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Eagle River could have to run water until end of AprilSubmitted: 04/04/2014
Story By Kaitlyn Howe

Eagle River could have to run water until end of April
EAGLE RIVER - Most people expect some sun and warm weather in early April, but we don't always get that lucky in the Northwoods.

And that doesn't help workers dealing with frozen pipes.

Some utility companies are still asking customers to run water to prevent frozen pipes.

Customers in Eagle River have been running water since the first week of February.

Meaning the city has gone through a lot of water.

"In February and March we're pumping about what we do in July and August. Somewhere between 250-300 thousand gallons a day. Normally this time of the year is our slower time. Sometimes we don't go through much over 100 thousand in a day," says Patrick Weber, Eagle River Light and Water Manager.

Customers aren't being charged for running the extra water, they're being charged the same amount they paid in January.

Customers could be running water until the end of April.

Utility workers say customers have been cooperative.

"They've been very understanding. Some of them are starting to get a little antsy. Especially when it gets warm out. They think that it's safe, can we turn it off yet?" says Weber.

The city will let people know when they can stop running water.

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Snowmobile racer Jordan Grabowski stopped by the Eagle River Elementary School to talk to some kindergarteners about snowmobile safety.

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PHILLIPS - When students go to Phillips Elementary School, their classroom might be heated to only 60 degrees. It could also be 80 degrees.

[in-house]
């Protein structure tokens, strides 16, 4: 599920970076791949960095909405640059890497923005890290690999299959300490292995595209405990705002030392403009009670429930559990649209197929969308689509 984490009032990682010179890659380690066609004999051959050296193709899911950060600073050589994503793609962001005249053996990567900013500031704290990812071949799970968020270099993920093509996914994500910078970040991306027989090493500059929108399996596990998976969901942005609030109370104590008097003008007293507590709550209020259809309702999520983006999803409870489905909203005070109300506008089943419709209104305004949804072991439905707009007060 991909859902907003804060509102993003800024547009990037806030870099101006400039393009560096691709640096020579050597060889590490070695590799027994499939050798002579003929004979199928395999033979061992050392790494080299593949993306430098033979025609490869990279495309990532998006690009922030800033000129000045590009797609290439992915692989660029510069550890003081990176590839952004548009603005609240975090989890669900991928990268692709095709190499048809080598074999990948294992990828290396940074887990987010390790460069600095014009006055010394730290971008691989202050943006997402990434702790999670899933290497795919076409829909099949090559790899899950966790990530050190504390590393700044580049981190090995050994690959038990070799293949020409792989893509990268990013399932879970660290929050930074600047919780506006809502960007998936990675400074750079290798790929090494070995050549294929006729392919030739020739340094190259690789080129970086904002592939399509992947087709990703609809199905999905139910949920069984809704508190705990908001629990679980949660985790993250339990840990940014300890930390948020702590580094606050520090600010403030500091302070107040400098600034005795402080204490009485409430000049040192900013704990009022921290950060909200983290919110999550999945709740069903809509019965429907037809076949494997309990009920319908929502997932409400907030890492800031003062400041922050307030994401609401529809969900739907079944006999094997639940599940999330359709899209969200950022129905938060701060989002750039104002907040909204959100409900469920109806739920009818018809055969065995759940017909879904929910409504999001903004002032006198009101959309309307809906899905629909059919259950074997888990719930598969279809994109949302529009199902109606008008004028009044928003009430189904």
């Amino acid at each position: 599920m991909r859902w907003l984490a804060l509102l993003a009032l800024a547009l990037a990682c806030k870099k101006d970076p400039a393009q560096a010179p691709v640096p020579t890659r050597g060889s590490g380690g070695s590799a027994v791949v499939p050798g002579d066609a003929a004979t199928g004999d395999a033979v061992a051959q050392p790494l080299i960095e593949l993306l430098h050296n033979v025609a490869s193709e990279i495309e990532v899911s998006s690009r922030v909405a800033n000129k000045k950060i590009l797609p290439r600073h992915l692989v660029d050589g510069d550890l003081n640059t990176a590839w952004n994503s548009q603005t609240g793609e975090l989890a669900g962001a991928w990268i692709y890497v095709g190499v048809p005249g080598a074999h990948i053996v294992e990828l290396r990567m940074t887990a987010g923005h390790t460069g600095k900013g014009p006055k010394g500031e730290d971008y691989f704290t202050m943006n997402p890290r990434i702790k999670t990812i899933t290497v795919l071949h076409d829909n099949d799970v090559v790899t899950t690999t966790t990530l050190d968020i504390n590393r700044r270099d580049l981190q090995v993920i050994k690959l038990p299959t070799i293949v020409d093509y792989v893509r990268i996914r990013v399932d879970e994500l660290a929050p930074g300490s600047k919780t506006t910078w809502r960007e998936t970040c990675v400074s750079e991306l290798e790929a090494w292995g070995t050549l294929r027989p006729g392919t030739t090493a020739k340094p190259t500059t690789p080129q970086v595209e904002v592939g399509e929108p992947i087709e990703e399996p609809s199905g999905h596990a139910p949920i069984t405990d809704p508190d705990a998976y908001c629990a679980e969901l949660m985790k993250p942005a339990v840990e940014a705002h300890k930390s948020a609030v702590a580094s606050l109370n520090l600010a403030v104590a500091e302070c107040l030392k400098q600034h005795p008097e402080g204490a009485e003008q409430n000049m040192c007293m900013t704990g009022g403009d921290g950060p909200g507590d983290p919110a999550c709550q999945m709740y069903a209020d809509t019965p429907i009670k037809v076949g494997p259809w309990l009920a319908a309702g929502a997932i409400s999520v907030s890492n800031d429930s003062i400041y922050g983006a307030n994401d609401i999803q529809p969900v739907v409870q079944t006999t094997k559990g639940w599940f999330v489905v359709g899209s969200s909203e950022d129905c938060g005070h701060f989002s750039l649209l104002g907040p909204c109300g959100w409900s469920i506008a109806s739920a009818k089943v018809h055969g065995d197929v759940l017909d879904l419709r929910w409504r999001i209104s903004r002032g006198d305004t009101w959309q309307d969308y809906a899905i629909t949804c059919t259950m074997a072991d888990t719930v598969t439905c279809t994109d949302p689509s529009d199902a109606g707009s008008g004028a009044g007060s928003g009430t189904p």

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EAGLE RIVER - The World Championship Snowmobile Derby kicked off in Eagle River Friday morning. 

You might think of snowmobile racing as a sport for adults, but people of all ages are competing. Kids as young as four years old came out Friday to ride their tiny sleds through the finish line. 

On Sunday, all eyes will be on the riders lining up for the world snowmobile championship race. But before those riders came into the spotlight they started as kids. 

"My first race was when I was five," said Maverick Woyke. 

At just 12 years old, Woyke has been racing for seven years. 

"We went and watched a race and he had so much fun watching he decided he wanted to start racing," said Maverick's dad Jesse Woyke. 

Maverick traveled to with his dad from Buffalo, Minnesota to race this weekend in Eagle River. He's no stranger to traveling for the sport. 

"We've been Jackson, Wyoming, Winter Park, Colorado, Deadwood, Duluth, Shakopee in Minnesota, we kind of go all over," said Jesse. 

Maverick isn't the only veteran in the field, many of the young riders have been riding almost as soon as they could walk. 

"I've done this race as long as I can remember. Probably since I was four or five," said 11-year-old Tyler Poker. 

It's a tradition to come to Eagle River at this time of year, and for a lot of these kids, it's a family tradition.

"We were eating dinner and Dad asked me if I wanted to come race, and I said yeah, and then this happened," said 11-year-old Reece Bollmann. 

They travel from all over Wisconsin and the Midwest to have fun, but also to compete. 

"I've been to this race four times now and I've won it the last three times so I'm hoping for a fourth," said 14-year-old Kyle Thome. 

It's a unique sport, and it brings something different than football or baseball. 

"[My favorite part about racing is] the jumps because it's so much air and it's just a blast," said Bollmann.
 
But of course the best part?

"Well, getting off of school," said Poker. 

Many of the kids will spend the weekend watching other riders after they finish their races. And the ultimate goal is to be right there on that Sunday championship starting lineā€¦one day. 
 
"If we could get there that'd be awesome," said Thome. 

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